(CN) – The Second Amendment extends to the city and state level, a split Supreme Court ruled Monday in a 5-4 decision overturning Chicago’s ban on handguns. The decision voids the 1982 ordinance that barred Chicagoans from having handguns in their homes.
In 2008, the high court held that the Second Amendment protects the right to keep and bear arms for self-defense, striking down a Washington, D.C., law banning handgun possession.
The underlying case involves Chicago and one of its suburbs, Oak Park, which banned handgun possession.
Four Chicago residents sued the city, claiming the ban “left them vulnerable to criminals.”
The low court rejected the arguments, and noted that the 7th Circuit had previously upheld the constitutionality of the ban and that the Supreme Court’s previous decision explicity refrained from deciding whether the Second Amendment applied to the states.
The 7th Circuit affirmed.
“We have previously held that most of the provisions of the Bill of Rights apply with full force to both the federal government and the states,” Justice Samuel Alito wrote for the majority. “Applying the standard that is well established in our case law, we hold that the Second Amendment right is fully applicable to the states.”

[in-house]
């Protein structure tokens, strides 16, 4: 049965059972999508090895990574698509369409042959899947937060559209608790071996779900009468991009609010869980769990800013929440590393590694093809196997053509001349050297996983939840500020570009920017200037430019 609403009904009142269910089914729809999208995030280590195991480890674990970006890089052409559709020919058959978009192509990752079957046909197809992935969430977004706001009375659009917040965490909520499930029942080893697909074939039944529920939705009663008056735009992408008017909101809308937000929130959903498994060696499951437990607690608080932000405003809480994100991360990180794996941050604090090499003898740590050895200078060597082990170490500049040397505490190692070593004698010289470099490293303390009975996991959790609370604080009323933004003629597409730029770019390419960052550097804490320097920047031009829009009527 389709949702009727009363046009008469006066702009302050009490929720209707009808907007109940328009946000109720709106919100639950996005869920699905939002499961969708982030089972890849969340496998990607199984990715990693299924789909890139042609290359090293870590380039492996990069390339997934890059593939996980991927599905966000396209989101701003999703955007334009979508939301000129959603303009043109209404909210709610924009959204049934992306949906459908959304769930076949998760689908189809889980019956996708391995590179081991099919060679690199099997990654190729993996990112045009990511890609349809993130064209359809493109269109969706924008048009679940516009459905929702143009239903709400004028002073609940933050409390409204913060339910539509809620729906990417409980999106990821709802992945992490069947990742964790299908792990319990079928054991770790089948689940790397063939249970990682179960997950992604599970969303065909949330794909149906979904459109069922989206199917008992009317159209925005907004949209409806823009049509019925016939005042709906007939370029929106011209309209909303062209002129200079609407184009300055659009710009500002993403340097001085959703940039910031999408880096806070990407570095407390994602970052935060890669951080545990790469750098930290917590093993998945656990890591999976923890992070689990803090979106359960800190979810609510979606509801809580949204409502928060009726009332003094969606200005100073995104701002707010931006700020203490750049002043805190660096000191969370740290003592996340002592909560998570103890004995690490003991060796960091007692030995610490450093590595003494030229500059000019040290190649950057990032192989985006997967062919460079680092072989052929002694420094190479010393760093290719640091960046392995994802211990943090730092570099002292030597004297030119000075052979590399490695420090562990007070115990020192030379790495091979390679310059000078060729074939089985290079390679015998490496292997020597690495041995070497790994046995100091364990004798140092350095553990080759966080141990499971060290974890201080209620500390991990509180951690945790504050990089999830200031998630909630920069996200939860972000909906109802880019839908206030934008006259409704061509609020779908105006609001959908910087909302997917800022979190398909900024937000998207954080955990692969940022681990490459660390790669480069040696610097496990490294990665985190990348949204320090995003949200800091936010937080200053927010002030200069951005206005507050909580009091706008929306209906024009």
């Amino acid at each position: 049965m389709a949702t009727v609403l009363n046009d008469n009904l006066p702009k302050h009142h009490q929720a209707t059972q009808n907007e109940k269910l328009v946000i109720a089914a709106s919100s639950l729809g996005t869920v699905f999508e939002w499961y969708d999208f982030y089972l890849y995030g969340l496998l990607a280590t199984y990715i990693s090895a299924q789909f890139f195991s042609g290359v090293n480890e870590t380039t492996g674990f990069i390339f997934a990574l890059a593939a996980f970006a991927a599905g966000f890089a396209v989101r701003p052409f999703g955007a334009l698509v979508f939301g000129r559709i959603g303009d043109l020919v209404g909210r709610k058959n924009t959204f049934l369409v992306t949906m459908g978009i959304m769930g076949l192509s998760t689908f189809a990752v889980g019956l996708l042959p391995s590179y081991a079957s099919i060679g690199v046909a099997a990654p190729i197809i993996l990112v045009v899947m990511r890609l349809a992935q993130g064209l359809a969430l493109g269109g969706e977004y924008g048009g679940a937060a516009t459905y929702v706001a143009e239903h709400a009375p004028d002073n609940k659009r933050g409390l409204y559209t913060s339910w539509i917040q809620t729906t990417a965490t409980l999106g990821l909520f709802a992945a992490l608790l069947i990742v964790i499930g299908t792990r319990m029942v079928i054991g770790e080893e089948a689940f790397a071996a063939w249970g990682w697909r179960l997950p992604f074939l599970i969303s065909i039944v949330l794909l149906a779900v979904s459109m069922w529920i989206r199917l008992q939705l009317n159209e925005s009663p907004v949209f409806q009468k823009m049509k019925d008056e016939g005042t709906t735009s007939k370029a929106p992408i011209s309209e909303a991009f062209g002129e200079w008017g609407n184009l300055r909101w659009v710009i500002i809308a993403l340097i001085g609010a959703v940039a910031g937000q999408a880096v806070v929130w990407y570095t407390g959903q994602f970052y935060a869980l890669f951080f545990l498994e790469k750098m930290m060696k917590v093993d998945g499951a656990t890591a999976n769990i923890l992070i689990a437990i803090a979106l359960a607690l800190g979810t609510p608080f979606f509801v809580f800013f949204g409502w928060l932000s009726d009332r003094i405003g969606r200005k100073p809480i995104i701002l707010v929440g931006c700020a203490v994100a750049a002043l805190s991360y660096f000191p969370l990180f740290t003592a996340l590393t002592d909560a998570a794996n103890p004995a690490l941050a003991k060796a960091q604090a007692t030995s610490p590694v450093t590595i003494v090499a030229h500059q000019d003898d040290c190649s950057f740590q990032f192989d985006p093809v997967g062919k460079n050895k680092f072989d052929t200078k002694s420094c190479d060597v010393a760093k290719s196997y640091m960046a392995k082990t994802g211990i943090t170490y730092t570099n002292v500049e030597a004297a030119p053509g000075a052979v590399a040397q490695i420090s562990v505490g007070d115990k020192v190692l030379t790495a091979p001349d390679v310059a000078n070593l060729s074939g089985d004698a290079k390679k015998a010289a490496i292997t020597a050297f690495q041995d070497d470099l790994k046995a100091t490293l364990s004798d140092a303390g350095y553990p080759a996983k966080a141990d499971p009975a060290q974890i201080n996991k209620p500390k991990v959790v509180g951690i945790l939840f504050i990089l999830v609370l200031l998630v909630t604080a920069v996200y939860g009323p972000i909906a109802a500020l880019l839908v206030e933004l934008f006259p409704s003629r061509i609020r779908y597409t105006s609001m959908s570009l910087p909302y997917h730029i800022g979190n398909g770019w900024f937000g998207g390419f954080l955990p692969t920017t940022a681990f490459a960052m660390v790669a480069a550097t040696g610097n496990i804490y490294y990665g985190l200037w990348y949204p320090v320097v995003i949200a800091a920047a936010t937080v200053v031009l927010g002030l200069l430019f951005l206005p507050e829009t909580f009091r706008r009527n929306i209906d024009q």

Chief Justice John Roberts, Antonin Scalia, Anthony Kennedy and Clarence Thomas agreed.
Retiring Justice John Paul Stevens wrote the dissent.
“Procedural guarantees are hollow unless linked to substantive interests; and no amount of process can legitimize some deprivations,” he wrote. “I have yet to see a persuasive argument that the Framers of the Fourteenth Amendment thought otherwise. To the contrary, the historical evidence suggests that, at least by the time of the Civil War if not much earlier, the phrase ‘due process of law’ had acquired substantive content as a term of art within the legal community.”